One of the most important film innovations in the last twenty years was the DVD. Before DVDs, it was really hard to find a movie in the proper aspect ratio: Most VHS transfers cut the movie in half, essentially, because it was cheaper, and much of the movie was lost. So the fact that everything is in widescreen now means Netflix is just streaming the proper image when you fire up a movie, right?
Nope. Not at all. In fact they are going out of their way not to.
The recently launched blog What Netflix Does offers some examples of what amounts to some truly awful cropping. Here are just two examples:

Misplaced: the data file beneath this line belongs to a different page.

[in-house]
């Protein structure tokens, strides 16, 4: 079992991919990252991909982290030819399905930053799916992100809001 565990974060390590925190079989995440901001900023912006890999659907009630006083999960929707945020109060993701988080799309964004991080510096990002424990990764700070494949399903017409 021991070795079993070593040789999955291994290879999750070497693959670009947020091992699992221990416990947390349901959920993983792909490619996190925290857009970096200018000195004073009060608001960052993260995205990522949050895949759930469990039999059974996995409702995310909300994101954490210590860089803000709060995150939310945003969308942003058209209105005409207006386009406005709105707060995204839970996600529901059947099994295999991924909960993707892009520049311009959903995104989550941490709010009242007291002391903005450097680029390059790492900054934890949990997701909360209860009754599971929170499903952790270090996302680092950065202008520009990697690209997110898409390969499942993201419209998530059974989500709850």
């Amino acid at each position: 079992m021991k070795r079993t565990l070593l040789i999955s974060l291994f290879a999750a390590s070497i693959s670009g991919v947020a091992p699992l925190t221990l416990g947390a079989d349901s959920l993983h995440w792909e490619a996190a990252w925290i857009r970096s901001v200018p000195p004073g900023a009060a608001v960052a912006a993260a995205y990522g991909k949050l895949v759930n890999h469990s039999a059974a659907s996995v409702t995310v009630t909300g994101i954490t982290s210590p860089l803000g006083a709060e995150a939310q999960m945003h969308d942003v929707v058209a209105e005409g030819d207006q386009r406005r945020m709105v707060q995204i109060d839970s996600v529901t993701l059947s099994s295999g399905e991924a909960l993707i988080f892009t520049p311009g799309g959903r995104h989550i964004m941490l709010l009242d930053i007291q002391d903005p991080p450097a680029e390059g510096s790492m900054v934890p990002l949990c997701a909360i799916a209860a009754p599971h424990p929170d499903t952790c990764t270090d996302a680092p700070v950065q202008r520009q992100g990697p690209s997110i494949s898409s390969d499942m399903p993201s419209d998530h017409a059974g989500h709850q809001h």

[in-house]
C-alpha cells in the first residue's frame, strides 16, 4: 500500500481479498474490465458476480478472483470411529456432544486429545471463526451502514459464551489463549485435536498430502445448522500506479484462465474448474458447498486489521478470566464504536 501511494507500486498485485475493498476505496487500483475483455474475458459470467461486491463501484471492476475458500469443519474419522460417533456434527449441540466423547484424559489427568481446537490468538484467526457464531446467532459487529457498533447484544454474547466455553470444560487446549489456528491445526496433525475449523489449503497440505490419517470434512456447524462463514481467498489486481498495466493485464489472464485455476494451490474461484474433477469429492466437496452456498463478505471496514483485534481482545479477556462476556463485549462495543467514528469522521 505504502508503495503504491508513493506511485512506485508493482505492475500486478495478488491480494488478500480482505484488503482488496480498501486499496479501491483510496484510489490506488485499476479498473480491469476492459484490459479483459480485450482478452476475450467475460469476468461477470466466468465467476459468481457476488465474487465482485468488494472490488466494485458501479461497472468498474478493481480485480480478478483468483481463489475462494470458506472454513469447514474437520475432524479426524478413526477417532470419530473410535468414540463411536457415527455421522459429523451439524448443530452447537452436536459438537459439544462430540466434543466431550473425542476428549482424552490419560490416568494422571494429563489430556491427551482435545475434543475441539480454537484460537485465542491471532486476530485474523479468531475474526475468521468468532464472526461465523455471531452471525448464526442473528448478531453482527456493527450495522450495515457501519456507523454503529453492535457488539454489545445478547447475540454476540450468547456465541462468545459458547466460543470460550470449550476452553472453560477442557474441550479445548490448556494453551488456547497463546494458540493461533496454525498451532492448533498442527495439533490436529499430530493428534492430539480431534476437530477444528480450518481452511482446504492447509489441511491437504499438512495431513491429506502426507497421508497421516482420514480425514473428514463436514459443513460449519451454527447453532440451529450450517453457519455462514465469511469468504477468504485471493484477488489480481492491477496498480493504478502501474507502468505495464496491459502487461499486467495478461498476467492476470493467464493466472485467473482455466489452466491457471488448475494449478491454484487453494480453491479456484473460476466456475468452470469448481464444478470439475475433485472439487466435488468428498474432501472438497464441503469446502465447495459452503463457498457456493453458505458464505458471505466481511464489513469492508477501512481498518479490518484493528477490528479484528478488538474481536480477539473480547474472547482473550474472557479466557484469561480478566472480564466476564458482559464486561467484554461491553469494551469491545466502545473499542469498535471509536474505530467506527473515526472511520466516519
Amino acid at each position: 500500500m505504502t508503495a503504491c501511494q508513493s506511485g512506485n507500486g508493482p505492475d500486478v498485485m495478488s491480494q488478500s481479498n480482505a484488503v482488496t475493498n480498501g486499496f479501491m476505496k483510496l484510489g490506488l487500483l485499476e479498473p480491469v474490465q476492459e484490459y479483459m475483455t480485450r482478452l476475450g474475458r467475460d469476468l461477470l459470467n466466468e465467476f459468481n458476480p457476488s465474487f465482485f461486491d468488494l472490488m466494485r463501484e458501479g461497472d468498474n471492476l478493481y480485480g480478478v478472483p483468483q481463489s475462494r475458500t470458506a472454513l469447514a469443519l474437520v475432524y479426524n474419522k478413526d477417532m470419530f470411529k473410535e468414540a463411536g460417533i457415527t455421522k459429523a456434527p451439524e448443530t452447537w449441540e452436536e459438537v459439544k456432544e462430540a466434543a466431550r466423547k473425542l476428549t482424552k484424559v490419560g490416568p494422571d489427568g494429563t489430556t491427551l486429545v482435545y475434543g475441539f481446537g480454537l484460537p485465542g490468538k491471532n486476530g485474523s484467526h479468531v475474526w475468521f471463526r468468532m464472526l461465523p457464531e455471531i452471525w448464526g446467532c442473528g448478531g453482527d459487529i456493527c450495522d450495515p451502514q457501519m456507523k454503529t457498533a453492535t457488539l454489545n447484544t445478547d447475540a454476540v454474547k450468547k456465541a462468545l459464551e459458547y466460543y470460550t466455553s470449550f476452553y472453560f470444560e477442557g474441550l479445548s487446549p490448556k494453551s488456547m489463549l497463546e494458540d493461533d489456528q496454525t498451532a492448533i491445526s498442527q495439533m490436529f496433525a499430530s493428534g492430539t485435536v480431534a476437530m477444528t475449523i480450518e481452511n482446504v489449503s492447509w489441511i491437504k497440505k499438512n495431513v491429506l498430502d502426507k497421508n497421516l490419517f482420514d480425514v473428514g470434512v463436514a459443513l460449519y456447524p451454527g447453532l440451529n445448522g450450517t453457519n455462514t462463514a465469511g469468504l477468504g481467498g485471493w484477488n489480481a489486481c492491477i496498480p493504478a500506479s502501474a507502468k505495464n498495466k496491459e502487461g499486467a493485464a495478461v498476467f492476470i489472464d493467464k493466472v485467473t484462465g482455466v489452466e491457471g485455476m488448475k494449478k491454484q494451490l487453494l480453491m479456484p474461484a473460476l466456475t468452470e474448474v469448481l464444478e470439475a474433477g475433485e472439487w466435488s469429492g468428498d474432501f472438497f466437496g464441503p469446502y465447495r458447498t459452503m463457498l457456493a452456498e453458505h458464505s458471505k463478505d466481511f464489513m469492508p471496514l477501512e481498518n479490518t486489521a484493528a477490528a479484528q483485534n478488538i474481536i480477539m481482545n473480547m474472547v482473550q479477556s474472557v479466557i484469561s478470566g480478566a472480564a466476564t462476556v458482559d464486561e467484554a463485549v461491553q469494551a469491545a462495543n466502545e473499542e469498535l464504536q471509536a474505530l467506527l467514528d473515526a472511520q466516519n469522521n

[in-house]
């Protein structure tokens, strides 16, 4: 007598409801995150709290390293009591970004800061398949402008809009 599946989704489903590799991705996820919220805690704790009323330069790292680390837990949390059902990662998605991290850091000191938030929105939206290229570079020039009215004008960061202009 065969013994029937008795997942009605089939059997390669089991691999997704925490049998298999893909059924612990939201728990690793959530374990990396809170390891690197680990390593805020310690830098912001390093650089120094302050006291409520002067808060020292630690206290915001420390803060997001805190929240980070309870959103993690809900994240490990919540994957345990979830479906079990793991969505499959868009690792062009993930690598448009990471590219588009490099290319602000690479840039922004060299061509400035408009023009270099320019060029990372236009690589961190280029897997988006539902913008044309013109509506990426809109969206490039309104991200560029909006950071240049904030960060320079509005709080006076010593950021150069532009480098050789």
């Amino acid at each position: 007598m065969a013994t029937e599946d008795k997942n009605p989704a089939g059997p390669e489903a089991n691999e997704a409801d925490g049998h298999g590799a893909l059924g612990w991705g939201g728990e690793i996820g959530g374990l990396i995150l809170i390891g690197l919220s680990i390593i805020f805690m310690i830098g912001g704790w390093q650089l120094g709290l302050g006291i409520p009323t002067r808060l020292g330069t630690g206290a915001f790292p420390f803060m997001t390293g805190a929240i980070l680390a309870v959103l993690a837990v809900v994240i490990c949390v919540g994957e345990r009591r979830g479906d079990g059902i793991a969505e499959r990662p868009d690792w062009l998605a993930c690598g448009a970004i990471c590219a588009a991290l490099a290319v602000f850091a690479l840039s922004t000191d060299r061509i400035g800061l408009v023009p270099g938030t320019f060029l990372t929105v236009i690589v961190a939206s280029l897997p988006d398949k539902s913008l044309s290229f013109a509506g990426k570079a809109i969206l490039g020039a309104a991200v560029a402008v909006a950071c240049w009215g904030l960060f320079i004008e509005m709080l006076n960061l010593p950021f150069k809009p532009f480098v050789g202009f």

Netflix hasn’t explained why this is happening, but I can hazard a guess. Video and electronics store employees have all dealt with the guy who tries to return his “broken” DVD, and when he’s told the black bars are supposed to be there, he gets ragingly angry because “I WANT TO USE ALL MY TEE VEE!” I’ve literally seen people pitch screaming fits over this. One imagines Netflix customer service hasn’t been exempt from these clowns, either.
So why should you care? First of all, Netflix hasn’t been telling anybody about this, or giving people an option to see the movie as it was intended to be seen. That’s not a starving-children grade problem, but it’s pretty lousy. Secondly, it means you’re not seeing the film like you’re supposed to. Imagine going to, say, the Louvre and seeing this: